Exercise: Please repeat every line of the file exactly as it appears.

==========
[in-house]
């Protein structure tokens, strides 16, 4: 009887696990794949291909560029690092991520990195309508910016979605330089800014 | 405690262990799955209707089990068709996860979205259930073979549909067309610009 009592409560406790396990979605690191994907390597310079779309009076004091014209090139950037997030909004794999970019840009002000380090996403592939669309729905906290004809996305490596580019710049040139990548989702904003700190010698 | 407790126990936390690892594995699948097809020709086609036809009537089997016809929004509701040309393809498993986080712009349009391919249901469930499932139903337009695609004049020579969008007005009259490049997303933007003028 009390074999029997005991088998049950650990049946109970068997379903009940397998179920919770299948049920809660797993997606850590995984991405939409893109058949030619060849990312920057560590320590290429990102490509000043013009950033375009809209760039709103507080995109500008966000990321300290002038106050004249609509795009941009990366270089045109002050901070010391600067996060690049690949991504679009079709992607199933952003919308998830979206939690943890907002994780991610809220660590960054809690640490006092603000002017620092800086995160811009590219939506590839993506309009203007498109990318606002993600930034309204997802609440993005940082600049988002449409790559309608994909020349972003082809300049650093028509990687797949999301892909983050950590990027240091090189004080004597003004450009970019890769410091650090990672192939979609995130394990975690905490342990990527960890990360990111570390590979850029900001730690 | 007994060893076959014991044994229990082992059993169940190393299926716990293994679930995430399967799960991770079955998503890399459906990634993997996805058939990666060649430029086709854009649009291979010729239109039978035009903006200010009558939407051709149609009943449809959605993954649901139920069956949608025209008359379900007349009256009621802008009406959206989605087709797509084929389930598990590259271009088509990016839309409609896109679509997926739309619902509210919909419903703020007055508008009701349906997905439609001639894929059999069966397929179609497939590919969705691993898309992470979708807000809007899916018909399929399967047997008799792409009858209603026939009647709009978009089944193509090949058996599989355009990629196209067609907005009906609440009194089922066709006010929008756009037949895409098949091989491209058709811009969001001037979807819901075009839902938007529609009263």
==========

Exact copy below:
[in-house]
């Protein structure tokens, strides 16, 4: 009887696990794949291909560029690092991520990195309508910016979605330089800014 | 405690262990799955209707089990068709996860979205259930073979549909067309610009 009592409560406790396990979605690191994907390597310079779309009076004091014209090139950037997030909004794999970019840009002000380090996403592939669309729905906290004809996305490596580019710049040139990548989702904003700190010698 | 407790126990936390690892594995699948097809020709086609036809009537089997016809929004509701040309393809498993986080712009349009391919249901469930499932139903337009695609004049020579969008007005009259490049997303933007003028 009390074999029997005991088998049950650990049946109970068997379903009940397998179920919770299948049920809660797993997606850590995984991405939409893109058949030619060849990312920057560590320590290429990102490509000043013009950033375009809209760039709103507080995109500008966000990321300290002038106050004249609509795009941009990366270089045109002050901070010391600067996060690049690949991504679009079709992607199933952003919308998830979206939690943890907002994780991610809220660590960054809690640490006092603000002017620092800086995160811009590219939506590839993506309009203007498109990318606002993600930034309204997802609440993005940082600049988002449409790559309608994909020349972003082809300049650093028509990687797949999301892909983050950590990027240091090189004080004597003004450009970019890769410091650090990672192939979609995130394990975690905490342990990527960890990360990111570390590979850029900001730690 | 007994060893076959014991044994229990082992059993169940190393299926716990293994679930995430399967799960991770079955998503890399459906990634993997996805058939990666060649430029086709854009649009291979010729239109039978035009903006200010009558939407051709149609009943449809959605993954649901139920069956949608025209008359379900007349009256009621802008009406959206989605087709797509084929389930598990590259271009088509990016839309409609896109679509997926739309619902509210919909419903703020007055508008009701349906997905439609001639894929059999069966397929179609497939590919969705691993898309992470979708807000809007899916018909399929399967047997008799792409009858209603026939009647709009978009089944193509090949058996599989355009990629196209067609907005009906609440009194089922066709006010929008756009037949895409098949091989491209058709811009969001001037979807819901075009839902938007529609009263």